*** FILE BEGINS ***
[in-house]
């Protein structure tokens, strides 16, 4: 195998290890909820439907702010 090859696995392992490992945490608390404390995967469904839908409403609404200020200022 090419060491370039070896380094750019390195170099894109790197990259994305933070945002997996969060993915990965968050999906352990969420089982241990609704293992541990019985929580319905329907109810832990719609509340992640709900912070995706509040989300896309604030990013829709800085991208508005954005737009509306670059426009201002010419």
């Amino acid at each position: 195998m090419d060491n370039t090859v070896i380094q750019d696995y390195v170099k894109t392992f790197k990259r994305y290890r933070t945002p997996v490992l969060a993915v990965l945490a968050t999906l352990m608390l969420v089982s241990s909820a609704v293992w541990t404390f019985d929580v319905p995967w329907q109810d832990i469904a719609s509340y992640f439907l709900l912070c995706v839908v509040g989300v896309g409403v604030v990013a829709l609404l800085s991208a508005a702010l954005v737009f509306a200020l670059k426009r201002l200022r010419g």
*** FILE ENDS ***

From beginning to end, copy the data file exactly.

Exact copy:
[in-house]
């Protein structure tokens, strides 16, 4: 195998290890909820439907702010 090859696995392992490992945490608390404390995967469904839908409403609404200020200022 090419060491370039070896380094750019390195170099894109790197990259994305933070945002997996969060993915990965968050999906352990969420089982241990609704293992541990019985929580319905329907109810832990719609509340992640709900912070995706509040989300896309604030990013829709800085991208508005954005737009509306670059426009201002010419």
């Amino acid at each position: 195998m090419d060491n370039t090859v070896i380094q750019d696995y390195v170099k894109t392992f790197k990259r994305y290890r933070t945002p997996v490992l969060a993915v990965l945490a968050t999906l352990m608390l969420v089982s241990s909820a609704v293992w541990t404390f019985d929580v319905p995967w329907q109810d832990i469904a719609s509340y992640f439907l709900l912070c995706v839908v509040g989300v896309g409403v604030v990013a829709l609404l800085s991208a508005a702010l954005v737009f509306a200020l670059k426009r201002l200022r010419g």